In small diameter III–V nanowires (NWs), where the surface-to-volume ratio is rather large, one can expect surface effects in addition to effects caused by quantum confinement to govern properties of these NWs. It is also important to trace a link between morphology and different properties of such NWs in order to open a way to their integration in various applications [1,2]. Even though in most cases III–V compounds have the zinc-blende structure, in the case of NWs both the zinc-blende and wurtzite structures are observed [2] because of larger density of surface dangling bonds for the zinc-blende structure as confirmed by first principles calculations [3-10]. However, high quality NWs in the zinc-blende structure mainly oriented along the 〈111〉 directions can be grown by different methods involving the vapor-liquid-solid and vapor-solid growth mechanisms [1,2,11]. It is found that their cross section is hexagonal with {011} or {112} facets [12-20], while a triangular-like morphology with {112} facets can also occur [15-17,21]. Theoretical predictions on stability of zinc-blende GaP, GaAs, InP and InAs NWs showed that they were close in total energy independently of morphology [3-10]. Moreover, investigations of electronic properties of bare GaAs, InP and InAs NWs, which had only {011} facets, indicated metallic properties because the Fermi level crossed some bands originated from states of surface atoms at edges [3,5,10,22]. However, passivation of dangling bonds by different chemical species was widely used to investigate a band-gap variation with NW diameter [7,8,22-27], while bare zinc-blende NWs with {112} facets and any bare wurtzite NW turned out to be semiconductors without passivation [3,5,9,10].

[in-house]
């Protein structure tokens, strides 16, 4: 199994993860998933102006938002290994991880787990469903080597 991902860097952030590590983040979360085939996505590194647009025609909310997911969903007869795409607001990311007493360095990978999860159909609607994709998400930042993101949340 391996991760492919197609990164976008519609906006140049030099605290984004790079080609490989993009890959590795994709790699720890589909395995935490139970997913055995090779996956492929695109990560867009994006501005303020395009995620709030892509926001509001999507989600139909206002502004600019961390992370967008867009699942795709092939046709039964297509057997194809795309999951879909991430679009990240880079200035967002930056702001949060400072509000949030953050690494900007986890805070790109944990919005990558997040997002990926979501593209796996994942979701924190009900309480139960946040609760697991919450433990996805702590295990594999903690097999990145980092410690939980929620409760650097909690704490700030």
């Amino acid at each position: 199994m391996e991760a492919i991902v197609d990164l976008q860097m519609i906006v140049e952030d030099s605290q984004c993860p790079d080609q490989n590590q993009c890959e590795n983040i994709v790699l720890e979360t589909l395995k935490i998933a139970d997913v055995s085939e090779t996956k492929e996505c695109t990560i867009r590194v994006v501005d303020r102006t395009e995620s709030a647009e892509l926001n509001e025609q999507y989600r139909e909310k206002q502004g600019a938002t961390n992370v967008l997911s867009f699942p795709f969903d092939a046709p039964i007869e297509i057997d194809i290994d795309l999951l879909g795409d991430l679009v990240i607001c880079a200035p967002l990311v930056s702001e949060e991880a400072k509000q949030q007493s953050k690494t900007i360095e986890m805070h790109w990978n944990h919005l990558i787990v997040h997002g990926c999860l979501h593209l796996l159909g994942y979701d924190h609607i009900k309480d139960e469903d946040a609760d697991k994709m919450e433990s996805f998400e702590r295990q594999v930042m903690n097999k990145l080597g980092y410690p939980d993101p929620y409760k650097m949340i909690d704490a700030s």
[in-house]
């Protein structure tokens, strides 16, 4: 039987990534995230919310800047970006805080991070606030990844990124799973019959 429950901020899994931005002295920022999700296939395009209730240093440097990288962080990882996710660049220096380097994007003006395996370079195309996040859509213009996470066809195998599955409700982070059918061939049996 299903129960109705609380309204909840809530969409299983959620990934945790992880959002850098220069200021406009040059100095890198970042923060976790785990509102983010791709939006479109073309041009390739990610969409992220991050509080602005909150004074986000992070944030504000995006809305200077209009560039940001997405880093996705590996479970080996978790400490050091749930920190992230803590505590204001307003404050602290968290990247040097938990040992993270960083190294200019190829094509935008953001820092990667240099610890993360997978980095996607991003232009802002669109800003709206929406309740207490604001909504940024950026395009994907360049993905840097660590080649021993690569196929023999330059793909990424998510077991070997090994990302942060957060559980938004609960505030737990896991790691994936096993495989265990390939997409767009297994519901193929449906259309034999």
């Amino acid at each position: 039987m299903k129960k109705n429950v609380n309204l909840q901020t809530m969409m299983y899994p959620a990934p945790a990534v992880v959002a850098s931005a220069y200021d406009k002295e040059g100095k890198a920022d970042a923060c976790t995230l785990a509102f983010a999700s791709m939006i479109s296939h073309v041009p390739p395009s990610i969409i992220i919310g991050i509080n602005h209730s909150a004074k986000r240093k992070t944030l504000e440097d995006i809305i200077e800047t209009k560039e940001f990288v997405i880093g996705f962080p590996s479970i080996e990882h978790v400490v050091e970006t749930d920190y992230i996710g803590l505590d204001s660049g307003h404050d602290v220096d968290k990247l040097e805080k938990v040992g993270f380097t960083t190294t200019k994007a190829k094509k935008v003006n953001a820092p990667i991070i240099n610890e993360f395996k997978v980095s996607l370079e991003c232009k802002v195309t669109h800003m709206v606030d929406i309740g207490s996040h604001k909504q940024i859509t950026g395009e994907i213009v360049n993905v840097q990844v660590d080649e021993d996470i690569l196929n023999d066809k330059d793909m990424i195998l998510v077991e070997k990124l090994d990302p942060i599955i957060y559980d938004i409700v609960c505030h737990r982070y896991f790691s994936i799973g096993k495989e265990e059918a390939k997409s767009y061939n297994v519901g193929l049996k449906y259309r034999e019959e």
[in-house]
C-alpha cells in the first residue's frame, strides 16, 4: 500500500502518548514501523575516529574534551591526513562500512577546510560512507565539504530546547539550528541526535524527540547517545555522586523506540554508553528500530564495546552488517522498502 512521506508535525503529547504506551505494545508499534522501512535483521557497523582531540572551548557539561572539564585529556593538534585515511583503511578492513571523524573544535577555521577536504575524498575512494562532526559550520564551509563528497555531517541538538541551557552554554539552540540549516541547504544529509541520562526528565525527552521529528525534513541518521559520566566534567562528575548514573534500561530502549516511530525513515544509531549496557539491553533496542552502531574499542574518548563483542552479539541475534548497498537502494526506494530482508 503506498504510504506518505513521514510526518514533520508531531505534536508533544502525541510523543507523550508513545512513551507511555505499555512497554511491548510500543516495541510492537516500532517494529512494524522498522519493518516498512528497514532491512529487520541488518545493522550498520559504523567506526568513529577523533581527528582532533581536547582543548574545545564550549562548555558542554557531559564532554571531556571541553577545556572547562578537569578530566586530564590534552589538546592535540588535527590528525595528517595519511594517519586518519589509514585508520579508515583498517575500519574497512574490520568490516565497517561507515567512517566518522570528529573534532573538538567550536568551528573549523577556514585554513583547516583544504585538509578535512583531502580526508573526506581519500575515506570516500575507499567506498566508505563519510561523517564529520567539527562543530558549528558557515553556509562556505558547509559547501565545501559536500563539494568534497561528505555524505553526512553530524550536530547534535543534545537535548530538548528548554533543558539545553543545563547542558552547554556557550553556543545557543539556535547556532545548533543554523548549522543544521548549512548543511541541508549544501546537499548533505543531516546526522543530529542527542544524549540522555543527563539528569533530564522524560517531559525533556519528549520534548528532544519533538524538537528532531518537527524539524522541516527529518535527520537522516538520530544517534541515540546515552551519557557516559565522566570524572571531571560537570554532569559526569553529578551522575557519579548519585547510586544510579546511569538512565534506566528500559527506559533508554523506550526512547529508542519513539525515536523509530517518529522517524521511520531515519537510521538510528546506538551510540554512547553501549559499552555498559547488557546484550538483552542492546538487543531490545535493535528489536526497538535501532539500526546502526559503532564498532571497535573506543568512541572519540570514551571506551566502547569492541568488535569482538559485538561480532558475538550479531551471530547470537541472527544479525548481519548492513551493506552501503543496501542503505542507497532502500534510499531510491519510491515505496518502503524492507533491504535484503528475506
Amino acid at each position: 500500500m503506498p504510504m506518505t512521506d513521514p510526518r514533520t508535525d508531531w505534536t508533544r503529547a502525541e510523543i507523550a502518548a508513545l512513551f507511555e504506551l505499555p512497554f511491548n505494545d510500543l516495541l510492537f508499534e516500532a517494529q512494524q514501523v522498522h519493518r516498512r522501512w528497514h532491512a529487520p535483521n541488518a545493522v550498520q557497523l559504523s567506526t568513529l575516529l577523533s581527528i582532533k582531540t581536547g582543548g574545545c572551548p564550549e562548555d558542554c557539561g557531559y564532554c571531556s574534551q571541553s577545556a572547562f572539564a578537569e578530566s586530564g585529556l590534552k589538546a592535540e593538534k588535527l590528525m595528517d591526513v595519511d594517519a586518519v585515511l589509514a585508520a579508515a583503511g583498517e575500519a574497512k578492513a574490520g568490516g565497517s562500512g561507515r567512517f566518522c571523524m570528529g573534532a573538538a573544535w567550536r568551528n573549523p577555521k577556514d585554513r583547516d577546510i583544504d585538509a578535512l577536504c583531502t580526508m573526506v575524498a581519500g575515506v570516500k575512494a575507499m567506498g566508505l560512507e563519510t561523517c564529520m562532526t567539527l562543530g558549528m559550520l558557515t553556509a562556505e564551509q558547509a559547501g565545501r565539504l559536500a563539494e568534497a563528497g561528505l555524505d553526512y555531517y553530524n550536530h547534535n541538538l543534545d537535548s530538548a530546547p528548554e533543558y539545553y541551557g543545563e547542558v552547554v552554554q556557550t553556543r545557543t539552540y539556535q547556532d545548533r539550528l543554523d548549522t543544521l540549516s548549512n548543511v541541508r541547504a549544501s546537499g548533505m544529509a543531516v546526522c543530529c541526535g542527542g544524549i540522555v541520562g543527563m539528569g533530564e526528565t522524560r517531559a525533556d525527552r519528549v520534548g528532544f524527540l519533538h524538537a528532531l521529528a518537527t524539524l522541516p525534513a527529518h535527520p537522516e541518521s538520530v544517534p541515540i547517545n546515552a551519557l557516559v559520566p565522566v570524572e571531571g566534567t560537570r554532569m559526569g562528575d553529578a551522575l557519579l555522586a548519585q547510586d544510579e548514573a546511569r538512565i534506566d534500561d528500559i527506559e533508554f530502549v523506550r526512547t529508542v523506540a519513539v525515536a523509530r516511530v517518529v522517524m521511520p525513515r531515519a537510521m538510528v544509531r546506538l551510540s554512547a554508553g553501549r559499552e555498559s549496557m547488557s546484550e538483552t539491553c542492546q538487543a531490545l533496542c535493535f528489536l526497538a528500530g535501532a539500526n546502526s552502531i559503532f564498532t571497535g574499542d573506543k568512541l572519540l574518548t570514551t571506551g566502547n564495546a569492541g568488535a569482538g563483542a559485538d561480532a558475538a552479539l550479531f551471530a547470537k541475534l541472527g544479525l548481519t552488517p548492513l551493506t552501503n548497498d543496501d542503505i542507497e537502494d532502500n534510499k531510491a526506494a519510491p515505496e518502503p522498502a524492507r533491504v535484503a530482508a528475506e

In this paper by means of ab initio calculations we show that the appearance of small {112} facets acting as edges between the adjacent {011} facets in zinc-blende GaP, GaAs, GaSb, InP, InAs and InSb NWs provides lowering in total energy and eliminates bands in the gap region leading to semiconducting properties.